Cervical Screening Programme: highlights from the 2014-15 annual report
Hi screening colleagues. My name is Pritpal Rayat and I am the Statistical Section Head of the Screening and Immunisations team at the Health and Social Care Information Centre (HSCIC). My team sits within the Population Health branch of the Information and Analytics Directorate.
As national cervical screening programme manager Ruth Stubbs mentioned in her blog on Tuesday, I am taking this opportunity to make you aware of our recently published annual report ‘Cervical Screening Programme, England, Statistics for 2014-15’ for which I am the responsible statistician. This report includes key statistics on the call and recall programme for women aged 25 to 64 years, as well as statistics on screening samples examined by pathology laboratories and on referrals to colposcopy clinics. One of the key uses of this annual report is to inform policy and to monitor the quality and effectiveness of screening services.
Cervical screening is intended to detect abnormalities within the cervix that could, if undetected and untreated, develop into cervical cancer. Latest figures from the report ‘Cervical Screening Programme, England, Statistics for 2014-15’ are detailed below and compared to previous years.
|Figures for the year up to the following date|
|Coverage by age range||31 March 2015||31 March 2014||31 March 2011|
|Overall coverage (for 25–64 year olds)||73.5%||74.2%||75.7%|
|Coverage for 25-49 year olds||71.2%||71.8%||73.7%|
|Coverage for 50-64 year olds||78.4%||79.4%||80.1%|
Regionally, coverage of the full target age group (25 to 64 years) at 31 March 2015 ranged from 68.4% in London to 76.3% in the East Midlands, compared to 70.3% and 76.6% respectively last year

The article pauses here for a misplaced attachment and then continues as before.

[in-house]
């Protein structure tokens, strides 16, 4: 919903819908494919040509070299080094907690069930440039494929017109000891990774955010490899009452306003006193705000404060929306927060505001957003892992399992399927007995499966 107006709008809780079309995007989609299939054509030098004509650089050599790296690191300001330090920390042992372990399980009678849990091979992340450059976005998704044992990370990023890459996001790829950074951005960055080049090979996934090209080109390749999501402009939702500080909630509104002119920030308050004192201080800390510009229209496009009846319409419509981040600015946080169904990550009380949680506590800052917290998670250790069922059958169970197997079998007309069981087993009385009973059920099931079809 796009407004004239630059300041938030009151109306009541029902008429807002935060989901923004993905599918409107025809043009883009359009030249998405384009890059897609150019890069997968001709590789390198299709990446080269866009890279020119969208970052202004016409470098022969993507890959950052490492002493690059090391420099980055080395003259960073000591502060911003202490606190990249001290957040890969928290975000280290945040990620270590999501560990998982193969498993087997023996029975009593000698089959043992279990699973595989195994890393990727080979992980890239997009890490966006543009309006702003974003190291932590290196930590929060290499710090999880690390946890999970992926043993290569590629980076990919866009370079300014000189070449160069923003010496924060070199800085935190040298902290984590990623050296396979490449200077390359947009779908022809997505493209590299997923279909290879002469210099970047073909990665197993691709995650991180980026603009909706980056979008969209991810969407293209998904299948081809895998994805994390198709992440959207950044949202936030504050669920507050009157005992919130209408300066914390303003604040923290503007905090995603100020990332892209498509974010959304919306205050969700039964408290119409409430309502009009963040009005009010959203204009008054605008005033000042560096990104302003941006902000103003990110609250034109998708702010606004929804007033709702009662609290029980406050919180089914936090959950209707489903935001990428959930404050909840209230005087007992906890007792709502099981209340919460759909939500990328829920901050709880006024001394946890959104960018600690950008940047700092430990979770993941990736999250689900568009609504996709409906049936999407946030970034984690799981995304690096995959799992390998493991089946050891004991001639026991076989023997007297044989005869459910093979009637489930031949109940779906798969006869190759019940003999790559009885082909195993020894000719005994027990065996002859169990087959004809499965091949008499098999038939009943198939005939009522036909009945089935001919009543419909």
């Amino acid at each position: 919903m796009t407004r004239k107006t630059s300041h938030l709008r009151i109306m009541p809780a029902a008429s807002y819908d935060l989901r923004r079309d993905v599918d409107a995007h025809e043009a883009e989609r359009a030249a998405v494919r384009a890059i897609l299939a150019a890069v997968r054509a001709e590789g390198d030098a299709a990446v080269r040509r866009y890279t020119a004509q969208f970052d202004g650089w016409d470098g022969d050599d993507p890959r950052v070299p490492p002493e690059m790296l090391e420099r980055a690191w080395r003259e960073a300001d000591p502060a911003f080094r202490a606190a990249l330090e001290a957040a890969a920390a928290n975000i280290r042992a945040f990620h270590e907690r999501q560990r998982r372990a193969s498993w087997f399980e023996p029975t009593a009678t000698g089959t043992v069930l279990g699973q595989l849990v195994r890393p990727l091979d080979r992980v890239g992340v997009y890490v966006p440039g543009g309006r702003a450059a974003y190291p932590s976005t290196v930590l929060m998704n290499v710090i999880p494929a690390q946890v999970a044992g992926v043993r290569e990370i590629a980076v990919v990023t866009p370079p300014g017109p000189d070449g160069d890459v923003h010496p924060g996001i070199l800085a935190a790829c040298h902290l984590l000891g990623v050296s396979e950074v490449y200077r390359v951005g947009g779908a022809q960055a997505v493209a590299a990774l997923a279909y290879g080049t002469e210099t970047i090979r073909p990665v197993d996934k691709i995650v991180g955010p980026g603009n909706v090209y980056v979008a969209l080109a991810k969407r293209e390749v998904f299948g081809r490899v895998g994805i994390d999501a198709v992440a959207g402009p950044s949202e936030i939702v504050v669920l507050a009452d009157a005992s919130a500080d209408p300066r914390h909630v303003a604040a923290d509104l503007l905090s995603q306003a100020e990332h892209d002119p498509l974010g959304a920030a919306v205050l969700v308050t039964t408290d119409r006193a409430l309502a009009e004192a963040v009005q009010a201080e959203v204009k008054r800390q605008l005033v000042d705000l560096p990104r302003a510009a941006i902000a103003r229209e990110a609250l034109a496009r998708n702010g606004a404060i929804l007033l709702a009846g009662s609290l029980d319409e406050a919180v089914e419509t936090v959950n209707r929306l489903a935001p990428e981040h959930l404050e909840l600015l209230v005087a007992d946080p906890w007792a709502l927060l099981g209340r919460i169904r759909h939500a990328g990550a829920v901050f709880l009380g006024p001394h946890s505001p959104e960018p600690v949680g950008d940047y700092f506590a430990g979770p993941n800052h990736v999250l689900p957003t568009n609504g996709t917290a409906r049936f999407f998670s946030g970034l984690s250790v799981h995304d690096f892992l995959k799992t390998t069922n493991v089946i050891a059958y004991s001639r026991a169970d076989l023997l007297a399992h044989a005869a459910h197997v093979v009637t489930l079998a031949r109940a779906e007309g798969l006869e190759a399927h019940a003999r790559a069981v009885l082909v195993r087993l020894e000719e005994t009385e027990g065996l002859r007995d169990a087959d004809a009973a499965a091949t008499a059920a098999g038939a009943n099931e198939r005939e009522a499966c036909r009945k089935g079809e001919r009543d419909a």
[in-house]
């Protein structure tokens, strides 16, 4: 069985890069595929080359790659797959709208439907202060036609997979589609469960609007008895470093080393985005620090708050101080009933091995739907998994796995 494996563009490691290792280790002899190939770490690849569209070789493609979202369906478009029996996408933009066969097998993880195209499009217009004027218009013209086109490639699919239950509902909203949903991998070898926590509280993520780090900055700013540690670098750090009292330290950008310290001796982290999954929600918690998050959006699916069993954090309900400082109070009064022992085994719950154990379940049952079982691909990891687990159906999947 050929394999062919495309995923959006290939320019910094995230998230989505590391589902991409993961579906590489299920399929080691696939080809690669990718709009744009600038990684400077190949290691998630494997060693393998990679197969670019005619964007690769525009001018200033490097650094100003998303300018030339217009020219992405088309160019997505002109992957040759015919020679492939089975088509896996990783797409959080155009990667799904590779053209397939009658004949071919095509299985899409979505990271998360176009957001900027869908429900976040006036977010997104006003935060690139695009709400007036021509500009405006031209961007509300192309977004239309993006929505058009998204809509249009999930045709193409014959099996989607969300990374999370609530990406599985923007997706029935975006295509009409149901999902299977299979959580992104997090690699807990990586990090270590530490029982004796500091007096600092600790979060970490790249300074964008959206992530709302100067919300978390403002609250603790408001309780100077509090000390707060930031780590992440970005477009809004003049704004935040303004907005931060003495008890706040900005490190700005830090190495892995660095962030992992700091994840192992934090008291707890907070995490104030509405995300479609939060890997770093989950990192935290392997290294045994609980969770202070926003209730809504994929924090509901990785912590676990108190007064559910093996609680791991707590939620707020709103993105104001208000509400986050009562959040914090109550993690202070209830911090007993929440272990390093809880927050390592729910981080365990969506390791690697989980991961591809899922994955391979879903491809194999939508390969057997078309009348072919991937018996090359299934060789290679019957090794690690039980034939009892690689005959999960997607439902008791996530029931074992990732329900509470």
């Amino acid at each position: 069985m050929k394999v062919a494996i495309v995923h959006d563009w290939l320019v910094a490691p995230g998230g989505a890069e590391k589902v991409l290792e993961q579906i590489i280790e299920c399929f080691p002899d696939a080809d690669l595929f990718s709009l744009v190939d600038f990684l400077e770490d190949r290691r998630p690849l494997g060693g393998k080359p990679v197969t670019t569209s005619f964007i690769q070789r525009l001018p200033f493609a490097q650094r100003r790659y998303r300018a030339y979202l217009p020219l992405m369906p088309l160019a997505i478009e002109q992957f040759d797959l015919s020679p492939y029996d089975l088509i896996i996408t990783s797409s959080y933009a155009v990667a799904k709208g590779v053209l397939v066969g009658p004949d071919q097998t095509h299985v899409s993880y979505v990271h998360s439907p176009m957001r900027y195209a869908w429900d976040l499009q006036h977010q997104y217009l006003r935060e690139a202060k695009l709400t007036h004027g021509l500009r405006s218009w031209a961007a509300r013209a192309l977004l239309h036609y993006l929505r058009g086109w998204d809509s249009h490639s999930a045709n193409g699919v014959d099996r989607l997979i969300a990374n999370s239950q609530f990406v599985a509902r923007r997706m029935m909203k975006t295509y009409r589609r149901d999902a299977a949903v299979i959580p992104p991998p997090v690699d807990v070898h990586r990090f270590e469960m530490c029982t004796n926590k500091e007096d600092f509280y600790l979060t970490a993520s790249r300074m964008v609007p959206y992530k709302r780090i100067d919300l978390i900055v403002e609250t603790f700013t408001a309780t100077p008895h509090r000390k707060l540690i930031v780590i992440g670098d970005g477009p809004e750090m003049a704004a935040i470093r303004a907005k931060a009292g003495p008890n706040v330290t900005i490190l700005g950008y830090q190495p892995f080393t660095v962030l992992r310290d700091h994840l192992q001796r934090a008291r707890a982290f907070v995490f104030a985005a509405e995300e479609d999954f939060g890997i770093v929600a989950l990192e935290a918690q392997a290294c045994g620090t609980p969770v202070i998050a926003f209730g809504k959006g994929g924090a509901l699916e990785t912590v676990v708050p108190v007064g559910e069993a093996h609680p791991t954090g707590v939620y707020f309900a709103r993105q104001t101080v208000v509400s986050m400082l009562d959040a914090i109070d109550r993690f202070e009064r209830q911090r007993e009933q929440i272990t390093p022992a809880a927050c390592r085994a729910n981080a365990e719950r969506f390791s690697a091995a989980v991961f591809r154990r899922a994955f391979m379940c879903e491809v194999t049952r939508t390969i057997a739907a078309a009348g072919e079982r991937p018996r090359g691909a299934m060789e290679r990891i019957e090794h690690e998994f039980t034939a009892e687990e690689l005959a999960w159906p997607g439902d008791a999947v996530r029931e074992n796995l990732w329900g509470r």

At a local level, 118 Local Authorities (out of 150) had coverage levels of 70% and above (see coverage map below).
A total of 4.31 million women aged 25 to 64 were invited for screening in England in 2014-15 and 3.12 million women were tested, representing a fall of 3.3% from 2013-14.
Of those aged 25 - 64 tested in the year, 81.9% were tested following an invitation from the screening programme - the remaining 18.1% had screening tests not prompted by the programme.
91.0% of letters sent to women tested were reported to have an expected delivery date of within 2 weeks of the sample being taken – this is below the key performance indicator (KPI) acceptable standard of 98.5% (see column chart below).
Of the samples examined in 2014-15, 94.8% were submitted by GPs and NHS Community Clinics, of which 2.5% were inadequate - compared with 2.4% in 2013-14.
In 2014-15, a total of 198,216 referrals to colposcopy were reported in England - this represents a slight fall of 0.6% from 2013-14 (199,322 referrals).
On a final note, our latest report ‘Cervical Screening Programme, England, Statistics for 2014-15’ highlights a fall in cervical screening coverage for both younger and older women. This will be of concern to health professionals and organisations with a focus on cervical cancer. I hope this report will be useful to them in planning their future work in this important area.
Further information on the 2014-15 Cervical Screening publication can be found here: http://www.hscic.gov.uk/pubs/cervical1415
If anyone has any feedback or suggestions for future reports please inform the programme via the screening helpdesk
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